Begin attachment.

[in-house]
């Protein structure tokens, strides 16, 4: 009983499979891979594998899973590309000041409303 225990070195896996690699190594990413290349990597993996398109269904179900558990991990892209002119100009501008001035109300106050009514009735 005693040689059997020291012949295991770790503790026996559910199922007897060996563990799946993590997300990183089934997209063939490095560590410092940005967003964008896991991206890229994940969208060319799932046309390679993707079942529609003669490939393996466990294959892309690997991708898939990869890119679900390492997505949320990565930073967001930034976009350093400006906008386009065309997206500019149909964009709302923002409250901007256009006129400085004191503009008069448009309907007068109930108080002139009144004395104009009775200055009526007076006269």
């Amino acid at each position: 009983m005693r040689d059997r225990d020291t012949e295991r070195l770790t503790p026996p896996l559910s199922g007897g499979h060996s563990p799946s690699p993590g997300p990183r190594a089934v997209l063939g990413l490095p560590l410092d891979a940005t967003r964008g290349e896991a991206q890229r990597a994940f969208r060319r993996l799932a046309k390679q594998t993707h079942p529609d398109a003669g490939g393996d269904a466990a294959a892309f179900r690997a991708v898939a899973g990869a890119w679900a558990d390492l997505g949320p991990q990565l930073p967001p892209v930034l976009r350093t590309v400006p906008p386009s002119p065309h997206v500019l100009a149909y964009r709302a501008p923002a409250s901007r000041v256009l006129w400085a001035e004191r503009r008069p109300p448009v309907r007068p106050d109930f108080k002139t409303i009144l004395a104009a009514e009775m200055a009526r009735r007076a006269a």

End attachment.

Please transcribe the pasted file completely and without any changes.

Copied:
[in-house]
């Protein structure tokens, strides 16, 4: 009983499979891979594998899973590309000041409303 225990070195896996690699190594990413290349990597993996398109269904179900558990991990892209002119100009501008001035109300106050009514009735 005693040689059997020291012949295991770790503790026996559910199922007897060996563990799946993590997300990183089934997209063939490095560590410092940005967003964008896991991206890229994940969208060319799932046309390679993707079942529609003669490939393996466990294959892309690997991708898939990869890119679900390492997505949320990565930073967001930034976009350093400006906008386009065309997206500019149909964009709302923002409250901007256009006129400085004191503009008069448009309907007068109930108080002139009144004395104009009775200055009526007076006269």
């Amino acid at each position: 009983m005693r040689d059997r225990d020291t012949e295991r070195l770790t503790p026996p896996l559910s199922g007897g499979h060996s563990p799946s690699p993590g997300p990183r190594a089934v997209l063939g990413l490095p560590l410092d891979a940005t967003r964008g290349e896991a991206q890229r990597a994940f969208r060319r993996l799932a046309k390679q594998t993707h079942p529609d398109a003669g490939g393996d269904a466990a294959a892309f179900r690997a991708v898939a899973g990869a890119w679900a558990d390492l997505g949320p991990q990565l930073p967001p892209v930034l976009r350093t590309v400006p906008p386009s002119p065309h997206v500019l100009a149909y964009r709302a501008p923002a409250s901007r000041v256009l006129w400085a001035e004191r503009r008069p109300p448009v309907r007068p106050d109930f108080k002139t409303i009144l004395a104009a009514e009775m200055a009526r009735r007076a006269a």